Not everyone is willing to spend $20+ on a pair of hiking socks, which we understand, and REI Co-op offers a budget-friendlier alternative to merino wool with their Coolmax EcoMade Lightweight Hiking Quarter. Made with fabric constructed from recycled plastic bottles, these socks provide a soft next-to-skin experience without the usual environmental burden of polyester (REI has been strong of late on the sustainability front). They wick moisture well too, making them a great choice for hot-weather adventures when you still want decent cushioning and support.

On particularly hot summer days, you just might not want to put wool on your feet, which is understandable. For these occasions, Darn Tough makes a synthetic sock with Coolmax polyester (the same material used in the budget REI option above), a highly porous fabric that is made specifically to keep your feet cool. These socks are a nice option for hot-weather hikers, and like our favorite merino models, they are snug-fitting, well cushioned, and do not stretch with use. All that, and the bump in breathability is noticeable.

We're not claiming these socks will stop crime or save babies, but they're guaranteed to hold their ground. Light and breathable with cushion that adds spring to each step, these naturally thermo-regulating and stink-fighting Merino Wool socks will give you that extra push when the going gets tough.

These particular socks were the Darn Tough Cushion Sock with Merino Wool. Darn Tough also makes a COOLMAX version of this sock that we will get to later. Merino wool is the softest wool of any sheep. Merino is excellent at regulating body temperature, wicking sweat and unlike cotton, actually retaining warmth when wet. Merino also contains lanolin, which gives the wool antibacterial properties. Darn Tough is no stranger to making socks.

BOTTOM LINE: I have and would recommend the wool Darn Tough socks to fellow runners. They are made well, have a proven reputation and come with a lifetime guarantee. I would try one pair of each and see which version (COOLMAX or wool) that your feet enjoy more.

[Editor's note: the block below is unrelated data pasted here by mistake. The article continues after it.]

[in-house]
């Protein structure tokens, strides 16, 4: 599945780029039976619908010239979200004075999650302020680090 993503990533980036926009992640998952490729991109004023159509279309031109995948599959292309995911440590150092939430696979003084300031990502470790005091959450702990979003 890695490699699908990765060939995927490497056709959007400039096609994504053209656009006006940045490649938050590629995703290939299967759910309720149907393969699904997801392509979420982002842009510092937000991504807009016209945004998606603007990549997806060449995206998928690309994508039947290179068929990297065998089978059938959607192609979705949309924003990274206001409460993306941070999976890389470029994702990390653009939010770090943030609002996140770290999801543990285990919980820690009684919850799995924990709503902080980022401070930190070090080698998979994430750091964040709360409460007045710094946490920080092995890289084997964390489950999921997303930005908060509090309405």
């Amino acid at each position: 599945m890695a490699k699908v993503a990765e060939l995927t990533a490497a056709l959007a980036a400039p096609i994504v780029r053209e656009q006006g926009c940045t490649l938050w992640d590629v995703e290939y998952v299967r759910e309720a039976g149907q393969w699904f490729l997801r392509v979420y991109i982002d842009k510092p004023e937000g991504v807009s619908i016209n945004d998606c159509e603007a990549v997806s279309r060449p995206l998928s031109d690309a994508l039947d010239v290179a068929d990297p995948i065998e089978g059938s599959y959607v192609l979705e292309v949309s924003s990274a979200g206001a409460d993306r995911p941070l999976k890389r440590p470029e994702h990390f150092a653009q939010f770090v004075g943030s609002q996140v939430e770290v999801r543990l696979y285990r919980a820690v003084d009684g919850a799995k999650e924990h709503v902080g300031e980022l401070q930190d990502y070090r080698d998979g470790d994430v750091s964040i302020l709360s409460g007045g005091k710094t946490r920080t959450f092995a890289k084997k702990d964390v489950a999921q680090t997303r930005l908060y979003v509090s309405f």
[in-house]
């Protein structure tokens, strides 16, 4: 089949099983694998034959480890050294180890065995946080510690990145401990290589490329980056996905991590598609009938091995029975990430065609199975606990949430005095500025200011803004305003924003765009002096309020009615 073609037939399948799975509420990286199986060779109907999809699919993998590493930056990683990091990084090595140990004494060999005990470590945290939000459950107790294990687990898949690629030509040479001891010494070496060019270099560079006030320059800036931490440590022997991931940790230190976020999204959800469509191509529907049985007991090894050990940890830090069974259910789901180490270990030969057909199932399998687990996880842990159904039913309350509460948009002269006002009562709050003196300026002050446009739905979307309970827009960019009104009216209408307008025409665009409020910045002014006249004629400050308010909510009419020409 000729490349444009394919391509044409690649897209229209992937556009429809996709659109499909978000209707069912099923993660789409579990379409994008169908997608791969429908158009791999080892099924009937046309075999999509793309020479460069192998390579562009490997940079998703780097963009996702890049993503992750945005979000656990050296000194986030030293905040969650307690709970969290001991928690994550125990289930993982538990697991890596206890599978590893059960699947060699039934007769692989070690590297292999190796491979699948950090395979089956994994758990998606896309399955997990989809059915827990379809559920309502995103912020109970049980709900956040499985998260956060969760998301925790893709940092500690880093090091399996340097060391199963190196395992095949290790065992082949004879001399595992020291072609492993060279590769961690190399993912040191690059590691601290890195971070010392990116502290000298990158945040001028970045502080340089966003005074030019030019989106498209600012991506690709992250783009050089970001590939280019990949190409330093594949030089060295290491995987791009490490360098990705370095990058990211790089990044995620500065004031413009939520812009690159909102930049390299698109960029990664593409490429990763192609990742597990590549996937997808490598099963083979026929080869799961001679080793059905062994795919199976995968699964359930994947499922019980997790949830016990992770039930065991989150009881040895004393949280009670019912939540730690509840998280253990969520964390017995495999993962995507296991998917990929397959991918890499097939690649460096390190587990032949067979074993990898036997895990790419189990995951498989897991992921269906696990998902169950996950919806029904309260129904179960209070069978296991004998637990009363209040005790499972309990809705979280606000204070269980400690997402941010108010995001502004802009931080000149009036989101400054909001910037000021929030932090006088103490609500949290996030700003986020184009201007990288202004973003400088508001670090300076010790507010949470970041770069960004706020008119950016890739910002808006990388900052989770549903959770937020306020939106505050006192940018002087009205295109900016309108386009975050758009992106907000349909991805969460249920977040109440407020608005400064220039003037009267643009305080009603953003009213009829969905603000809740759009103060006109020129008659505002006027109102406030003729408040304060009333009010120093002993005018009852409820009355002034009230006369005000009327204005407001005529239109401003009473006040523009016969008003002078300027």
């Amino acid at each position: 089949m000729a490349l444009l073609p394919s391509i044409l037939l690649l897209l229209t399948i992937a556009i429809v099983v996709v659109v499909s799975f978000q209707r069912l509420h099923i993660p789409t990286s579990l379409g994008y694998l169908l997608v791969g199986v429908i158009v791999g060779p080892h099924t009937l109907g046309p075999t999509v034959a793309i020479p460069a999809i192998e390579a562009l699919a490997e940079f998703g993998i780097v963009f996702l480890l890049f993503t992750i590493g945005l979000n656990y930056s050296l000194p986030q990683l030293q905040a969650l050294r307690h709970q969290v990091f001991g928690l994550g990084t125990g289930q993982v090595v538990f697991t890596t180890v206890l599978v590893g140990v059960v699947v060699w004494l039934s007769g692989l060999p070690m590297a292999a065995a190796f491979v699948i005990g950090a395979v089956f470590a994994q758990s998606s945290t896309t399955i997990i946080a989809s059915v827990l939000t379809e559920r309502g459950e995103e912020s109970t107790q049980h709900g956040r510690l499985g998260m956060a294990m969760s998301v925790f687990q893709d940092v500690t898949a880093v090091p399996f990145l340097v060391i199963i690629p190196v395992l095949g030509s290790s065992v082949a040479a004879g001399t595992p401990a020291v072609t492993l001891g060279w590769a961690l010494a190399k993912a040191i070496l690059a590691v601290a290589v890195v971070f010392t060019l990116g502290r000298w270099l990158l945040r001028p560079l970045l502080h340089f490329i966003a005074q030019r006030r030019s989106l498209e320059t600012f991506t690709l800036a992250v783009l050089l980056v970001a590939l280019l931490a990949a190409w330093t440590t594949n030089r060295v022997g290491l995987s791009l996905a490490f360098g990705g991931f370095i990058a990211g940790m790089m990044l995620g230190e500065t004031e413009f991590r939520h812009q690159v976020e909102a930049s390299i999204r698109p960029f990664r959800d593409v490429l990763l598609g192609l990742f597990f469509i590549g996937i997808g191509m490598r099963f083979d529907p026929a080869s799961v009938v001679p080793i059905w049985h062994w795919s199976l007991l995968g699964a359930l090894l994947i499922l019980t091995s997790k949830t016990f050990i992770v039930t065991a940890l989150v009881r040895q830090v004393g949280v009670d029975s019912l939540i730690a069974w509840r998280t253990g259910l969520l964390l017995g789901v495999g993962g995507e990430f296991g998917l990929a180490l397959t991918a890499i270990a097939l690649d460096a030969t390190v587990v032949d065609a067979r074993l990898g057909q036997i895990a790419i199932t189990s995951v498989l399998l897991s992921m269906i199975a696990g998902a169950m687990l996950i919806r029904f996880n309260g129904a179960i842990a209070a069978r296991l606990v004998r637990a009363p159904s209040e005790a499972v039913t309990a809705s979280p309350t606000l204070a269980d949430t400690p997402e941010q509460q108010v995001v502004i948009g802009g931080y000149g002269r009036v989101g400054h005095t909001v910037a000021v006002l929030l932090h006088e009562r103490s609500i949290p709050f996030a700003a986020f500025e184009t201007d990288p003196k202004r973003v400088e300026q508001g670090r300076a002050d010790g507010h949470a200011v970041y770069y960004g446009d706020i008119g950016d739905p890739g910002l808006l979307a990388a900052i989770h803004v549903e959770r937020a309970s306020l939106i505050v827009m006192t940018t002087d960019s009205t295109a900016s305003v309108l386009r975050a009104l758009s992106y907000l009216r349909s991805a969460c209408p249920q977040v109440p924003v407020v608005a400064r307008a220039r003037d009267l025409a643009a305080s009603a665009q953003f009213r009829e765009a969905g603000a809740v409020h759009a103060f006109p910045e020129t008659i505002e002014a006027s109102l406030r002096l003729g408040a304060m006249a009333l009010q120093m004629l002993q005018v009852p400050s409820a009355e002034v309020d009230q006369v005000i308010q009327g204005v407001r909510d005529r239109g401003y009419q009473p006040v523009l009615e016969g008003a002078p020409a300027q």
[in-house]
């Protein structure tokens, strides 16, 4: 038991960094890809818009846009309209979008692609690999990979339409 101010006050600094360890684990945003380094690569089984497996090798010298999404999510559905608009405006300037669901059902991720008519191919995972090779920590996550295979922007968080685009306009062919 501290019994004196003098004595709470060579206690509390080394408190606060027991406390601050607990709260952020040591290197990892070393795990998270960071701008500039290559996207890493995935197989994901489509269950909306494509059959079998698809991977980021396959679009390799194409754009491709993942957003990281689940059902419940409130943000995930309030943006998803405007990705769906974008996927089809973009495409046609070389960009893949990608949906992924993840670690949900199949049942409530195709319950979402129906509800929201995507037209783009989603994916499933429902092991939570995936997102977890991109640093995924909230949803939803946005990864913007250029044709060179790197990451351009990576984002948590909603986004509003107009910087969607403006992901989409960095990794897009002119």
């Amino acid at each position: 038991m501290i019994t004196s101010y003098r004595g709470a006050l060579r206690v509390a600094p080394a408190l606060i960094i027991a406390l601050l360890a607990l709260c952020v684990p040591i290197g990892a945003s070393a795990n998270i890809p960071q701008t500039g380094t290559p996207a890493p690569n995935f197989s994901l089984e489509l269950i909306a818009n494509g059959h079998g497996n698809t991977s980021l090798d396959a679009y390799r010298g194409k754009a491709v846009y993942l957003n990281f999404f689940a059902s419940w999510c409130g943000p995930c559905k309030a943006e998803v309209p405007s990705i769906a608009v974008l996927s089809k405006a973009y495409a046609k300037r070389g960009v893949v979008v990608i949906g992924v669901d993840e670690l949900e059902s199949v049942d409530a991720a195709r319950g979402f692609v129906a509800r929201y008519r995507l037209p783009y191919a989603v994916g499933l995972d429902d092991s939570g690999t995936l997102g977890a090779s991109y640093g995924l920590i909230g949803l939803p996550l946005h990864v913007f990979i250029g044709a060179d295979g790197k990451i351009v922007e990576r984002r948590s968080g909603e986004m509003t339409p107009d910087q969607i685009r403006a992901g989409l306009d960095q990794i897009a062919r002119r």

The company was founded in 1978 by Marc Cabot, who had worked in the textile industry in New York State until he purchased and rebuilt a vacant mill in Northfield.[1] His son Ric Cabot joined the company in 1989.[1] Through the 1990s, Cabot Hosiery primarily manufactured socks for retail chains such as Gap, which relabeled the product for sale under store brand names.[2] As retailers began looking to foreign manufacturers able to offer a lower price, Cabot Hosiery's sales declined from $7 million to $5 million annually,[1] leading the company to lay off about 40 workers.[2] By the early 2000s, the company owed several million dollars to its lenders, had defaulted on loans, and was late on tax bills.[1][2]

In 2004, Ric Cabot devised the strategy of selling socks designed for durability under an in-house name, leading to the launch of the "Darn Tough" brand that year after both Cabots invested additional personal equity into the business.[3] The socks were initially distributed locally, but high demand, particularly among outdoor enthusiasts, led the company to reach distribution deals with national retailers, including REI and L.L. Bean.[2] The company also sold socks to the US military, which is required by law to purchase supplies from domestic producers, with sales to the armed forces making up as much as a third of all revenue.[1][2] Driven by the "Darn Tough" brand, Cabot Hosiery's sales rose through the 2000s, and by 2012 the mill employed about 130 people.[2] During the first half of the 2010s, sales continued to rise by about 60% annually, and in 2015, with Ric Cabot by then having taken over the role of president and CEO from his father, the company announced a 100,000 square feet (9,300 m2) expansion of its factory.[4] As of 2016, annual sales for Cabot Hosiery were just under $50 million, and the company employed about 200 people, with plans to hire more as expansion continued.[2][4] 041b061a72